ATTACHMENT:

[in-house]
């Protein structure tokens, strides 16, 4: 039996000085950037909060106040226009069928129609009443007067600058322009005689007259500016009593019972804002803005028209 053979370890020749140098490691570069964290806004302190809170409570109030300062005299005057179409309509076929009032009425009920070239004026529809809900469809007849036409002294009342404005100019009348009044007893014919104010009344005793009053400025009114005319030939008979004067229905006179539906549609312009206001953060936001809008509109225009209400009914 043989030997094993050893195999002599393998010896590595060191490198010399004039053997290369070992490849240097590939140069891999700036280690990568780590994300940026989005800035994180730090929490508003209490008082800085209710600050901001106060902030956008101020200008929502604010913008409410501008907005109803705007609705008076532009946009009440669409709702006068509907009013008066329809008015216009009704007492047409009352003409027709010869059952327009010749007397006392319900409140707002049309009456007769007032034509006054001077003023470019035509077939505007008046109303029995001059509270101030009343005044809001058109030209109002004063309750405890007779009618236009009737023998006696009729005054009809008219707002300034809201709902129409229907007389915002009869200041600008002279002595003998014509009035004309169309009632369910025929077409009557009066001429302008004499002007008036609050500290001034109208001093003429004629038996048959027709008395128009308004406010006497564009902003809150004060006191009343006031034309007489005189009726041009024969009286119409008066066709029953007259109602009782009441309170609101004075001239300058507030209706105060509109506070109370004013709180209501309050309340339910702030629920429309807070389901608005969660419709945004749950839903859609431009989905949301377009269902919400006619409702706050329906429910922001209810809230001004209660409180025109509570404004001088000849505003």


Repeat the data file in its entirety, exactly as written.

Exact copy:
[in-house]
């Protein structure tokens, strides 16, 4: 039996000085950037909060106040226009069928129609009443007067600058322009005689007259500016009593019972804002803005028209 053979370890020749140098490691570069964290806004302190809170409570109030300062005299005057179409309509076929009032009425009920070239004026529809809900469809007849036409002294009342404005100019009348009044007893014919104010009344005793009053400025009114005319030939008979004067229905006179539906549609312009206001953060936001809008509109225009209400009914 043989030997094993050893195999002599393998010896590595060191490198010399004039053997290369070992490849240097590939140069891999700036280690990568780590994300940026989005800035994180730090929490508003209490008082800085209710600050901001106060902030956008101020200008929502604010913008409410501008907005109803705007609705008076532009946009009440669409709702006068509907009013008066329809008015216009009704007492047409009352003409027709010869059952327009010749007397006392319900409140707002049309009456007769007032034509006054001077003023470019035509077939505007008046109303029995001059509270101030009343005044809001058109030209109002004063309750405890007779009618236009009737023998006696009729005054009809008219707002300034809201709902129409229907007389915002009869200041600008002279002595003998014509009035004309169309009632369910025929077409009557009066001429302008004499002007008036609050500290001034109208001093003429004629038996048959027709008395128009308004406010006497564009902003809150004060006191009343006031034309007489005189009726041009024969009286119409008066066709029953007259109602009782009441309170609101004075001239300058507030209706105060509109506070109370004013709180209501309050309340339910702030629920429309807070389901608005969660419709945004749950839903859609431009989905949301377009269902919400006619409702706050329906429910922001209810809230001004209660409180025109509570404004001088000849505003």